In the beginning Life Itself appears confusing, frantic, and uneven, but by the time Chapter One ends, we see a script that deals with the balance and non-control which humans have in their lives.
Will (Oscar Isaac) finds himself attempting to brush off questions from an appointed shrink played by Annette Bening. Director, Dan Fogleman purposely confuses the story line early on by bringing images from Will’s confused memory about his wife Abby played by Olivia Wilde. From that point we travel through time and different locations to reach a conclusion that is effective and enjoyable to experience. Life Itself brings us through a number of generations, romances, children, tragedies all which lead to what should be an unexpected ending.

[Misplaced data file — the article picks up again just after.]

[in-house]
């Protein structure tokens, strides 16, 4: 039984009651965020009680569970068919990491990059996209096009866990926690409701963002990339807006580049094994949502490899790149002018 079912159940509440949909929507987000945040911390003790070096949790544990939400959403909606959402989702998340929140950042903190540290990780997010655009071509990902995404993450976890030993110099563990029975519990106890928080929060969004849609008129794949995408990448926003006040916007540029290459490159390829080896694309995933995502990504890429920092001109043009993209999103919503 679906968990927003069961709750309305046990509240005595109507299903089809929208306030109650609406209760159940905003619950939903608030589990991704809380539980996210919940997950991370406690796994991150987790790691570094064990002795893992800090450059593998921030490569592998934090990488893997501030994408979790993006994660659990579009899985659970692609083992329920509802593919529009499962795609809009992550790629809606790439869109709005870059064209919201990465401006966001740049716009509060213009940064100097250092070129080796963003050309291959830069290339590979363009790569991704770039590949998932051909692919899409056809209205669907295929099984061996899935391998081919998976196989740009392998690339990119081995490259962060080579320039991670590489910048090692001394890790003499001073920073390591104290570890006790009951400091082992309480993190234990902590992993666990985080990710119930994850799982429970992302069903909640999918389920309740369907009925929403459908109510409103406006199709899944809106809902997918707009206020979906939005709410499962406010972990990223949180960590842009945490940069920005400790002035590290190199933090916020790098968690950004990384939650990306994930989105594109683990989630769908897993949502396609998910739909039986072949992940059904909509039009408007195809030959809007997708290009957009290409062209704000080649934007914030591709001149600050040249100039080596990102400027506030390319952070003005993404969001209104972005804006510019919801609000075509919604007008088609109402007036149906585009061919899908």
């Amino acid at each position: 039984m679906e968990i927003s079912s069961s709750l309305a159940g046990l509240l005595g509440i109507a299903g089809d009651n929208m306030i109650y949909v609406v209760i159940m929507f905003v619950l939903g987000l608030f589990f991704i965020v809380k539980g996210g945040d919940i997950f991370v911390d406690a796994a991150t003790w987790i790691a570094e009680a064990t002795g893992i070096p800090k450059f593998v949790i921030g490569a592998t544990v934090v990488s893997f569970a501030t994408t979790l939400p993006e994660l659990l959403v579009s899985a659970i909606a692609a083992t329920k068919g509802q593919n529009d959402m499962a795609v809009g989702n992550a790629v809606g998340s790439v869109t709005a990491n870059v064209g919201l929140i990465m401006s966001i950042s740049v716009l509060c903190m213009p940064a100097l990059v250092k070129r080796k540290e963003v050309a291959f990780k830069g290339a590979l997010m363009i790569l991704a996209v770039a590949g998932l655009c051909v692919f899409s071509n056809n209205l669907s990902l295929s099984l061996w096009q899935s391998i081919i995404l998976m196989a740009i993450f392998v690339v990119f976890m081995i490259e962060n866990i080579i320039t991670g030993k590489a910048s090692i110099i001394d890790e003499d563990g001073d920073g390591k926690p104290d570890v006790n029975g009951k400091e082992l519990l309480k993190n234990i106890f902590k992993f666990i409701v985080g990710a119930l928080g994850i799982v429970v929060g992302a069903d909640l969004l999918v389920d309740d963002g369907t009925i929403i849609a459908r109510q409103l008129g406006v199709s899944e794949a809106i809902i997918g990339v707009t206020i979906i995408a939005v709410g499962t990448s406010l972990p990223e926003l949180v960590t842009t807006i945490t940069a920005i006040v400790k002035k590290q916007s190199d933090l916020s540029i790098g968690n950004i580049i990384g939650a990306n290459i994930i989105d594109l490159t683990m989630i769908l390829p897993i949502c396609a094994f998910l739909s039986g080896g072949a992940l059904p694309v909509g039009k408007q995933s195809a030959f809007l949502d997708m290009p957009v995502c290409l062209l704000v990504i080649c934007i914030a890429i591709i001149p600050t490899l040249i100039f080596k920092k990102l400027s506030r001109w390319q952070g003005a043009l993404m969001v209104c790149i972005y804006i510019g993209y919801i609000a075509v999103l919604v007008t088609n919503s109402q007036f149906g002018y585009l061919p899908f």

This is not a 3D spectacular with guns and or super beings. Life enforces the idea that chance brings opportunity and tragedy in the existence of the lives of folks particularly here for the main players in the film. It is about the strengths and weaknesses which occur when a significant tragedy imprints on many lives. It also pulls the various players into cohesive relationships which they can’t imagine as the film begins.
As the script moves the characters each become more and more interesting and we find ourselves drawn to each one. Even when crisis arrive the players all contribute in positive ways.
The connection from the early dark scenes which effect the main characters to the warmth that permeates the over all story, is impressive. It is a narrative that is compelling and riveting to watch